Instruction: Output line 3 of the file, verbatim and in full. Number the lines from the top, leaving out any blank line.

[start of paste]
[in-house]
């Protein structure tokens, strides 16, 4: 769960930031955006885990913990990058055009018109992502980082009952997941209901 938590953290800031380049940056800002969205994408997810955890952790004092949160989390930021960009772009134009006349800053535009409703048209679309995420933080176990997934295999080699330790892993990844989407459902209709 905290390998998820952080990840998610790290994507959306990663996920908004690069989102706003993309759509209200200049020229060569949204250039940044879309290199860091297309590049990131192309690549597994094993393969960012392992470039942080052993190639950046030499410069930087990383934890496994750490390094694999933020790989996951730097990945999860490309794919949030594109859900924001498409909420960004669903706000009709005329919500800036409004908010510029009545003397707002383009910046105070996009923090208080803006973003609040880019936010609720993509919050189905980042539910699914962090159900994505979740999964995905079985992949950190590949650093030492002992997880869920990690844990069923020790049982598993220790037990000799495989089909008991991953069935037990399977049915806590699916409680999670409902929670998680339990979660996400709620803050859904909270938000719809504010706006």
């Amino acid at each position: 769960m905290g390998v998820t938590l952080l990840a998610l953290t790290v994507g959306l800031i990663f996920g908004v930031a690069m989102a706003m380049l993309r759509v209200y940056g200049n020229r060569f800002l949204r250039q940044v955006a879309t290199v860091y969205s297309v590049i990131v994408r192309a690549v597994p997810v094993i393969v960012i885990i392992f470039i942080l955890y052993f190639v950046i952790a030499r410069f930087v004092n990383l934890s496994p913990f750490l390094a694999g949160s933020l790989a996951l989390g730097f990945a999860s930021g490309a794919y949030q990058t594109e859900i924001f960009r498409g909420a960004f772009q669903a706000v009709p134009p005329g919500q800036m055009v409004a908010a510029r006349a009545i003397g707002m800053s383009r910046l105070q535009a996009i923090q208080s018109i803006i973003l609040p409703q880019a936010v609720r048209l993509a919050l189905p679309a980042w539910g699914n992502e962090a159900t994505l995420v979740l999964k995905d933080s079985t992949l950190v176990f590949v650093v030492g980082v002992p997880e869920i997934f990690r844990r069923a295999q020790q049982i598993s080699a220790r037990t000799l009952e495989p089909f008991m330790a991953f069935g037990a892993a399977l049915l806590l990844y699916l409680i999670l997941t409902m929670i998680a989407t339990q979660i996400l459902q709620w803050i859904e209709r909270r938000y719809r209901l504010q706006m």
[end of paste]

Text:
């Amino acid at each position: 769960m905290g390998v998820t938590l952080l990840a998610l953290t790290v994507g959306l800031i990663f996920g908004v930031a690069m989102a706003m380049l993309r759509v209200y940056g200049n020229r060569f800002l949204r250039q940044v955006a879309t290199v860091y969205s297309v590049i990131v994408r192309a690549v597994p997810v094993i393969v960012i885990i392992f470039i942080l955890y052993f190639v950046i952790a030499r410069f930087v004092n990383l934890s496994p913990f750490l390094a694999g949160s933020l790989a996951l989390g730097f990945a999860s930021g490309a794919y949030q990058t594109e859900i924001f960009r498409g909420a960004f772009q669903a706000v009709p134009p005329g919500q800036m055009v409004a908010a510029r006349a009545i003397g707002m800053s383009r910046l105070q535009a996009i923090q208080s018109i803006i973003l609040p409703q880019a936010v609720r048209l993509a919050l189905p679309a980042w539910g699914n992502e962090a159900t994505l995420v979740l999964k995905d933080s079985t992949l950190v176990f590949v650093v030492g980082v002992p997880e869920i997934f990690r844990r069923a295999q020790q049982i598993s080699a220790r037990t000799l009952e495989p089909f008991m330790a991953f069935g037990a892993a399977l049915l806590l990844y699916l409680i999670l997941t409902m929670i998680a989407t339990q979660i996400l459902q709620w803050i859904e209709r909270r938000y719809r209901l504010q706006m």